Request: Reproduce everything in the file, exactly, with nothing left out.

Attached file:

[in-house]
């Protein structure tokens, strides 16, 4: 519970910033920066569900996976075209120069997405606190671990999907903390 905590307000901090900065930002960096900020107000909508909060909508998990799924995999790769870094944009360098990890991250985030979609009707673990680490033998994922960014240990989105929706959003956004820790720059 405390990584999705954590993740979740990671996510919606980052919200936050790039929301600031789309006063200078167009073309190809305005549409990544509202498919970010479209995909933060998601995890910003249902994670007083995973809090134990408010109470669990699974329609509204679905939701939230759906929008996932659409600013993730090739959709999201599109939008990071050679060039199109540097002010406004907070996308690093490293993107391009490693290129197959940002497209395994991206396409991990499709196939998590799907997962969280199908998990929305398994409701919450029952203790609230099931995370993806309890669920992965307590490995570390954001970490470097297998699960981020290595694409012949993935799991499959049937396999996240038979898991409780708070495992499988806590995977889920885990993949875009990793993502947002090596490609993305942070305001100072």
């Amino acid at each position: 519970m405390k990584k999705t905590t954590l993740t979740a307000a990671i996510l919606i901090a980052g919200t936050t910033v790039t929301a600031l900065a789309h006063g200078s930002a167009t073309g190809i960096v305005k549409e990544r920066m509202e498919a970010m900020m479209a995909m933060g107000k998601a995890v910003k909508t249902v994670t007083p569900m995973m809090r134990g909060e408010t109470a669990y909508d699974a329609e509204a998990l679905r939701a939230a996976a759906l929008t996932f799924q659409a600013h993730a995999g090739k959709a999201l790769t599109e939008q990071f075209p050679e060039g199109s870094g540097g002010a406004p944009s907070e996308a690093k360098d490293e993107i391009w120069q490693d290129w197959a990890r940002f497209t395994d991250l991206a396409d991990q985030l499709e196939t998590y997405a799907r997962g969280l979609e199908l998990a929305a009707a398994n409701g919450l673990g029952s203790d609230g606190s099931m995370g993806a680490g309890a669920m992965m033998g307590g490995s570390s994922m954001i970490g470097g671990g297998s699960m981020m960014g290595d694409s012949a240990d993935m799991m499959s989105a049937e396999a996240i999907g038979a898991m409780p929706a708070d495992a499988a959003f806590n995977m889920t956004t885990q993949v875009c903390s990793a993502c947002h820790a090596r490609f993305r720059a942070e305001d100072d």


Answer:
[in-house]
């Protein structure tokens, strides 16, 4: 519970910033920066569900996976075209120069997405606190671990999907903390 905590307000901090900065930002960096900020107000909508909060909508998990799924995999790769870094944009360098990890991250985030979609009707673990680490033998994922960014240990989105929706959003956004820790720059 405390990584999705954590993740979740990671996510919606980052919200936050790039929301600031789309006063200078167009073309190809305005549409990544509202498919970010479209995909933060998601995890910003249902994670007083995973809090134990408010109470669990699974329609509204679905939701939230759906929008996932659409600013993730090739959709999201599109939008990071050679060039199109540097002010406004907070996308690093490293993107391009490693290129197959940002497209395994991206396409991990499709196939998590799907997962969280199908998990929305398994409701919450029952203790609230099931995370993806309890669920992965307590490995570390954001970490470097297998699960981020290595694409012949993935799991499959049937396999996240038979898991409780708070495992499988806590995977889920885990993949875009990793993502947002090596490609993305942070305001100072």
């Amino acid at each position: 519970m405390k990584k999705t905590t954590l993740t979740a307000a990671i996510l919606i901090a980052g919200t936050t910033v790039t929301a600031l900065a789309h006063g200078s930002a167009t073309g190809i960096v305005k549409e990544r920066m509202e498919a970010m900020m479209a995909m933060g107000k998601a995890v910003k909508t249902v994670t007083p569900m995973m809090r134990g909060e408010t109470a669990y909508d699974a329609e509204a998990l679905r939701a939230a996976a759906l929008t996932f799924q659409a600013h993730a995999g090739k959709a999201l790769t599109e939008q990071f075209p050679e060039g199109s870094g540097g002010a406004p944009s907070e996308a690093k360098d490293e993107i391009w120069q490693d290129w197959a990890r940002f497209t395994d991250l991206a396409d991990q985030l499709e196939t998590y997405a799907r997962g969280l979609e199908l998990a929305a009707a398994n409701g919450l673990g029952s203790d609230g606190s099931m995370g993806a680490g309890a669920m992965m033998g307590g490995s570390s994922m954001i970490g470097g671990g297998s699960m981020m960014g290595d694409s012949a240990d993935m799991m499959s989105a049937e396999a996240i999907g038979a898991m409780p929706a708070d495992a499988a959003f806590n995977m889920t956004t885990q993949v875009c903390s990793a993502c947002h820790a090596r490609f993305r720059a942070e305001d100072d």